Looking for info on Diploma validation in Greece (a.k.a. DIKATSA)? A)? GHT="50">
Compact version
Today's Suggestion
Read The "Macedonian Question" (by Maria Nystazopoulou-Pelekidou)
HomeAbout HR-NetNewsWeb SitesDocumentsOnline HelpUsage InformationContact us
Sunday, 13 October 2019
  Latest News (All)
     From Greece
     From Cyprus
     From Europe
     From Balkans
     From Turkey
     From USA
  World Press
  News Archives
Web Sites
  Interesting Nodes
  Special Topics
  Treaties, Conventions
  U.S. Agencies
  Cyprus Problem
  Personal NewsPaper
  Greek Fonts

Cyprus Broadcasting Corporation: News in English, 99-05-13

Cyprus Broadcasting Corporation: News in English Directory - Previous Article - Next Article

From: The Cyprus Broadcasting Corporation at <http://www.cybc.com.cy/>


_THURSDAY 13/5/99_

  • [06] YUGOSLAVIA G8
  • [10] WEATHER


    Minister of Foreign Affairs, Ioannis Kasoulides, said that it was too early to worry about withdrawing Russian deposits from Cyprus, due to the decision to follow the European Union's stance on the embargo against Yugoslavia.

    He said that these measures are being examined and that some of them may need to be regulated through legislation.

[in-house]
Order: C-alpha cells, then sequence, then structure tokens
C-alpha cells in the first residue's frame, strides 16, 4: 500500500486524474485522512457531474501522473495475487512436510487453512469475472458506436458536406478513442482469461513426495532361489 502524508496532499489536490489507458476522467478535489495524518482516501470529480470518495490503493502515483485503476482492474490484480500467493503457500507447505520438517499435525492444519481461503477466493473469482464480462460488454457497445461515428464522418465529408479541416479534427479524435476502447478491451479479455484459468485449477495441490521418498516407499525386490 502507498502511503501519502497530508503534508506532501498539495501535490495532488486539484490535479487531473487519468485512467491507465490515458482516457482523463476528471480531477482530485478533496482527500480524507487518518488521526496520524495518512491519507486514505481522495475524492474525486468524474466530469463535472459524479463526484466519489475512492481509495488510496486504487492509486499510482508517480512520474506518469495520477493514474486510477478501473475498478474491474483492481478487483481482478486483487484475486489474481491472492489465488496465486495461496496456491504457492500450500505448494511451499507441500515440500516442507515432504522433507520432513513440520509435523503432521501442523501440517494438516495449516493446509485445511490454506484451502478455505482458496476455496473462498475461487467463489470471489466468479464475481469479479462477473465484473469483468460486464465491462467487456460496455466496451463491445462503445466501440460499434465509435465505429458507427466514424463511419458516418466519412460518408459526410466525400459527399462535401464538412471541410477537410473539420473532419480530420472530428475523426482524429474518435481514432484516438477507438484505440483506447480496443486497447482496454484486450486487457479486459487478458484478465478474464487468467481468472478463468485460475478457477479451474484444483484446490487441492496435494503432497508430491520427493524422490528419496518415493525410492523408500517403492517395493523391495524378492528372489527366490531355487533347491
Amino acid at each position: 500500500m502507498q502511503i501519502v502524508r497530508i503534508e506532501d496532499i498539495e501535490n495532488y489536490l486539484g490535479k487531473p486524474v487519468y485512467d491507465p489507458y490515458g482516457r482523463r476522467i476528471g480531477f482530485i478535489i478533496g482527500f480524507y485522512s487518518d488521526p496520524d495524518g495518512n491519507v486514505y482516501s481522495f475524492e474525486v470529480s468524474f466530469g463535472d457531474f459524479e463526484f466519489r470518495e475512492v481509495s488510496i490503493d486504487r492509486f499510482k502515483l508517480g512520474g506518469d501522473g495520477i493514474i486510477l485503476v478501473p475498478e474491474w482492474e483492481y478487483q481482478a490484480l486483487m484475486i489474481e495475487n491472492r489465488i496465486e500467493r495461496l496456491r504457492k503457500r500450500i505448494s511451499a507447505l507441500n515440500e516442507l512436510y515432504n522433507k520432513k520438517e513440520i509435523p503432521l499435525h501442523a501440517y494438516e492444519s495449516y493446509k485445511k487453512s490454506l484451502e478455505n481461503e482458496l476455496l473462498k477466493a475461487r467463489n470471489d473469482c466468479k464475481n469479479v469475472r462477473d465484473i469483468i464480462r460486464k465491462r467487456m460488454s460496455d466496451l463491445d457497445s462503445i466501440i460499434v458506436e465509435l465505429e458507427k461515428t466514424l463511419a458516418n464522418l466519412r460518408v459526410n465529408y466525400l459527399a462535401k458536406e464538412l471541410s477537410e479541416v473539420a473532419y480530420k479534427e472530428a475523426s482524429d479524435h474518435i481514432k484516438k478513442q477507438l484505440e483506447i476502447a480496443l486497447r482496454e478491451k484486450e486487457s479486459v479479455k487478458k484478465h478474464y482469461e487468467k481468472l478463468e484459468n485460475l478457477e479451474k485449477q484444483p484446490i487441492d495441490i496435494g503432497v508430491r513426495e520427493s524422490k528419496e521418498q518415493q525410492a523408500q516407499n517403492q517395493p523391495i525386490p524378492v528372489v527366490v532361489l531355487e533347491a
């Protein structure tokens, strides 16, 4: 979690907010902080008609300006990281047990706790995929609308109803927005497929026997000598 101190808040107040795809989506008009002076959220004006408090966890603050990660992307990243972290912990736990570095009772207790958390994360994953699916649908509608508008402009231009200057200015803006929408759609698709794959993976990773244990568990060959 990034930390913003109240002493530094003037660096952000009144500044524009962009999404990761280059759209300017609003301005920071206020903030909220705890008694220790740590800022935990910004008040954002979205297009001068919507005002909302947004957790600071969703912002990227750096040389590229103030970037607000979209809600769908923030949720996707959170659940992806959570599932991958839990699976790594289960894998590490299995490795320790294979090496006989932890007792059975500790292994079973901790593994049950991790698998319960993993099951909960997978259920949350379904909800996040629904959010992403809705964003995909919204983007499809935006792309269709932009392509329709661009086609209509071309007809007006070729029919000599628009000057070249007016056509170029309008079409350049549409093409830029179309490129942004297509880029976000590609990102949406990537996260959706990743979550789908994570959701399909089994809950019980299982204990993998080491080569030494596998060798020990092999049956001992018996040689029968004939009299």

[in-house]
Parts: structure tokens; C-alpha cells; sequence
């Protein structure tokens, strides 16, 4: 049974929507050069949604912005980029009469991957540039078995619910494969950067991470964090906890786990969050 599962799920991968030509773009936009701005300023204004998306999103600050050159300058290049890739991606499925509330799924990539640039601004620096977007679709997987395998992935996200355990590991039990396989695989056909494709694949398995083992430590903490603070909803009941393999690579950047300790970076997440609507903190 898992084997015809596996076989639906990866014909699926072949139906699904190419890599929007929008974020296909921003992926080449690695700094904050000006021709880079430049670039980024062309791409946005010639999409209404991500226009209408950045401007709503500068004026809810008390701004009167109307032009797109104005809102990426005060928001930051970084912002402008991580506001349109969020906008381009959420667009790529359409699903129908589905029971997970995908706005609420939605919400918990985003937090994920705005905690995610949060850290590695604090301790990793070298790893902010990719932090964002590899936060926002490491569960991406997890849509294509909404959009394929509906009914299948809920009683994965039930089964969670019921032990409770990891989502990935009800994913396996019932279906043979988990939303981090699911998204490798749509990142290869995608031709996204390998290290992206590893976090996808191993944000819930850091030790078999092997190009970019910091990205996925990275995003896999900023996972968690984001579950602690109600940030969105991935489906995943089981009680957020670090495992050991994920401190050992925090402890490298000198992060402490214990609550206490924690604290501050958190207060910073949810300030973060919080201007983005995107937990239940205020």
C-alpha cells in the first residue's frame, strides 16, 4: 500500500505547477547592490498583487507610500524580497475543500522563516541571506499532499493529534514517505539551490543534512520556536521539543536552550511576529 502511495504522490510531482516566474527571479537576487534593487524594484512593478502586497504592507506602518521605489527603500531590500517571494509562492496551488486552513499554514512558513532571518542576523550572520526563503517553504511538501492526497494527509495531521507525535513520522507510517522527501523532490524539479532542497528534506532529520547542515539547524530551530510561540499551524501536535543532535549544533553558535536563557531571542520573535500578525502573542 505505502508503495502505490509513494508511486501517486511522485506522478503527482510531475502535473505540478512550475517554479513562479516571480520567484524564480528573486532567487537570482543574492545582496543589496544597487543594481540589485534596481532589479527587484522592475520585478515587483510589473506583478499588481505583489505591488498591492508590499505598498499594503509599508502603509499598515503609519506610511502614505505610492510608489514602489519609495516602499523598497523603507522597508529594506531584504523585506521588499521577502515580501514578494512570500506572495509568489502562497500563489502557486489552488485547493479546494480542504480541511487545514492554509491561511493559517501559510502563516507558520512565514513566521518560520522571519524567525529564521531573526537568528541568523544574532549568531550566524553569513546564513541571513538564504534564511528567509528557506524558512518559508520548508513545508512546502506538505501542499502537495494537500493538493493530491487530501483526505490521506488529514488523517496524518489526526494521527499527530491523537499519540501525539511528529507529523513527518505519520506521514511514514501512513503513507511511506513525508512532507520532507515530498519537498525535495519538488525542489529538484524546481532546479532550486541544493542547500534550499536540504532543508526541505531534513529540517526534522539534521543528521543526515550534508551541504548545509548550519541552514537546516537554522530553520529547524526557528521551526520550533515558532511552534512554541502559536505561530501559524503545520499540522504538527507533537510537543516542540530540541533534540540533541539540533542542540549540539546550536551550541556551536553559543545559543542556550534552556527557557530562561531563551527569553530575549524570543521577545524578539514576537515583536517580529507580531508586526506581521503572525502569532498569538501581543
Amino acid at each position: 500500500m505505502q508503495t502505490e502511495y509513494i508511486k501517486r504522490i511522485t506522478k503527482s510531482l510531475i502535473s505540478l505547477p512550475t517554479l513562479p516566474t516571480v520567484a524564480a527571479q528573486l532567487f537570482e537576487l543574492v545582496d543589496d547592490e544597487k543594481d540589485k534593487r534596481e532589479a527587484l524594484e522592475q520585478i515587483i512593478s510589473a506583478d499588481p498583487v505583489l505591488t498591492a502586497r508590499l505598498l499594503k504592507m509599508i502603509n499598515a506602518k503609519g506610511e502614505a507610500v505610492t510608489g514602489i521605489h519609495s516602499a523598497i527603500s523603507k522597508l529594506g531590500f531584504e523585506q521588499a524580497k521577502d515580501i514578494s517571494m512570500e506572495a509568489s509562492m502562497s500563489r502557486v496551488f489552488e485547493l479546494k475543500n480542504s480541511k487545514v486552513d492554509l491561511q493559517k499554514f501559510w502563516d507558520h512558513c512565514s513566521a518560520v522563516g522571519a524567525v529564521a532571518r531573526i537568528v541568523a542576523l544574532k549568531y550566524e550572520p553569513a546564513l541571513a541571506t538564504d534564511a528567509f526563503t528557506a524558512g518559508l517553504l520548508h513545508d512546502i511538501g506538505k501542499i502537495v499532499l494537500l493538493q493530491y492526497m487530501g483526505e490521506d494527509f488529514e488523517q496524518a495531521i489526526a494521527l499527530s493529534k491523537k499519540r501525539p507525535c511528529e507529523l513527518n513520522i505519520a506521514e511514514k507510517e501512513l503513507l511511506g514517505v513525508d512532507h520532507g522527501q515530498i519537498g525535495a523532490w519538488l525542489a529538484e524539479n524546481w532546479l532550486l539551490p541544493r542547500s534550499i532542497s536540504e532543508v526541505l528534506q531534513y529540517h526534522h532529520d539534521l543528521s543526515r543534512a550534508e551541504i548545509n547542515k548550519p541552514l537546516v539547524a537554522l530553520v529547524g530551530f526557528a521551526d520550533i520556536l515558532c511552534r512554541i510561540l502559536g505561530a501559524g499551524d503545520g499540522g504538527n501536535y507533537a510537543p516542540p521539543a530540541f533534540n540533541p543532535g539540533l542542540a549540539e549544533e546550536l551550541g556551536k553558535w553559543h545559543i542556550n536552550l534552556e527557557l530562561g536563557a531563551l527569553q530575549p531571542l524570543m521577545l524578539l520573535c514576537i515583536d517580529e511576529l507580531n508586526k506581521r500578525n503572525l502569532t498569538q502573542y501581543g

Government Spokesman, Costas Serezis, reassured that the European Union had not put any pressure on Cyprus regarding the embargo.


    AKEL Secretary-General, Demetris Christofias, said that there would be serious reactions from Russia regarding the Cyprus Government's decision to follow the EU on the embargo against Yugoslavia.

    Speaking at a press conference, Mr Christofias said that Russia channels billions of dollars through Cyprus every year.

    He also criticised the Government for insisting on adopting the EU line on the embargo.


    The leaders of the Democratic Party and Socialist Party EDEK, Spyros Kyprianou and Vassos Lyssarides respectively, criticised the Government on the embargo issue.